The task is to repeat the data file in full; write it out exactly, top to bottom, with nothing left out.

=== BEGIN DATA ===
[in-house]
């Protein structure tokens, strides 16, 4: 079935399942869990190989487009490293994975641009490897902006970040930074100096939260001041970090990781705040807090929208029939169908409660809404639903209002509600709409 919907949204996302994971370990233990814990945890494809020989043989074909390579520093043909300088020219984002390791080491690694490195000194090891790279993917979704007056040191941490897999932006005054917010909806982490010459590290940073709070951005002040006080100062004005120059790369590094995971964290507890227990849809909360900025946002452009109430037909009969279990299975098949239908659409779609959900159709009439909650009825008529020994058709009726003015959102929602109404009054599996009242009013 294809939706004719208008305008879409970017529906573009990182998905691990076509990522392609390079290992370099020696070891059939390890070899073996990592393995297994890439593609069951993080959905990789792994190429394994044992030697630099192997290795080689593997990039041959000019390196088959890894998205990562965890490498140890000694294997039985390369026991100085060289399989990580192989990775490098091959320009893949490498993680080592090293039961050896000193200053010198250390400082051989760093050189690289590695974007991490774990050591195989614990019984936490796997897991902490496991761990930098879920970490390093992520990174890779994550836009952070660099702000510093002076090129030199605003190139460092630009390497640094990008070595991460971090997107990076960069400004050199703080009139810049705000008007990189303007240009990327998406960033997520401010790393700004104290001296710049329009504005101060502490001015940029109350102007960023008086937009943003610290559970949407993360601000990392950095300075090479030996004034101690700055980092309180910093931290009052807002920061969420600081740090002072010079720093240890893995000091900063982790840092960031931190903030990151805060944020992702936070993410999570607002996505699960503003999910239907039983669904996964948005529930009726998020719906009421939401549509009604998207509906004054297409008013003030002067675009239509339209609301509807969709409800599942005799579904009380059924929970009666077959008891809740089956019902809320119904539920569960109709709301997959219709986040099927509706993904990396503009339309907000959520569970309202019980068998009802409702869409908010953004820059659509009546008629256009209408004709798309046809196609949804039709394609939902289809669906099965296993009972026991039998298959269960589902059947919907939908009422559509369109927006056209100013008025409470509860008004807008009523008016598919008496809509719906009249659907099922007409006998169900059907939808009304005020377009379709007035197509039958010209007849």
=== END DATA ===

[in-house]
């Protein structure tokens, strides 16, 4: 079935399942869990190989487009490293994975641009490897902006970040930074100096939260001041970090990781705040807090929208029939169908409660809404639903209002509600709409 919907949204996302994971370990233990814990945890494809020989043989074909390579520093043909300088020219984002390791080491690694490195000194090891790279993917979704007056040191941490897999932006005054917010909806982490010459590290940073709070951005002040006080100062004005120059790369590094995971964290507890227990849809909360900025946002452009109430037909009969279990299975098949239908659409779609959900159709009439909650009825008529020994058709009726003015959102929602109404009054599996009242009013 294809939706004719208008305008879409970017529906573009990182998905691990076509990522392609390079290992370099020696070891059939390890070899073996990592393995297994890439593609069951993080959905990789792994190429394994044992030697630099192997290795080689593997990039041959000019390196088959890894998205990562965890490498140890000694294997039985390369026991100085060289399989990580192989990775490098091959320009893949490498993680080592090293039961050896000193200053010198250390400082051989760093050189690289590695974007991490774990050591195989614990019984936490796997897991902490496991761990930098879920970490390093992520990174890779994550836009952070660099702000510093002076090129030199605003190139460092630009390497640094990008070595991460971090997107990076960069400004050199703080009139810049705000008007990189303007240009990327998406960033997520401010790393700004104290001296710049329009504005101060502490001015940029109350102007960023008086937009943003610290559970949407993360601000990392950095300075090479030996004034101690700055980092309180910093931290009052807002920061969420600081740090002072010079720093240890893995000091900063982790840092960031931190903030990151805060944020992702936070993410999570607002996505699960503003999910239907039983669904996964948005529930009726998020719906009421939401549509009604998207509906004054297409008013003030002067675009239509339209609301509807969709409800599942005799579904009380059924929970009666077959008891809740089956019902809320119904539920569960109709709301997959219709986040099927509706993904990396503009339309907000959520569970309202019980068998009802409702869409908010953004820059659509009546008629256009209408004709798309046809196609949804039709394609939902289809669906099965296993009972026991039998298959269960589902059947919907939908009422559509369109927006056209100013008025409470509860008004807008009523008016598919008496809509719906009249659907099922007409006998169900059907939808009304005020377009379709007035197509039958010209007849």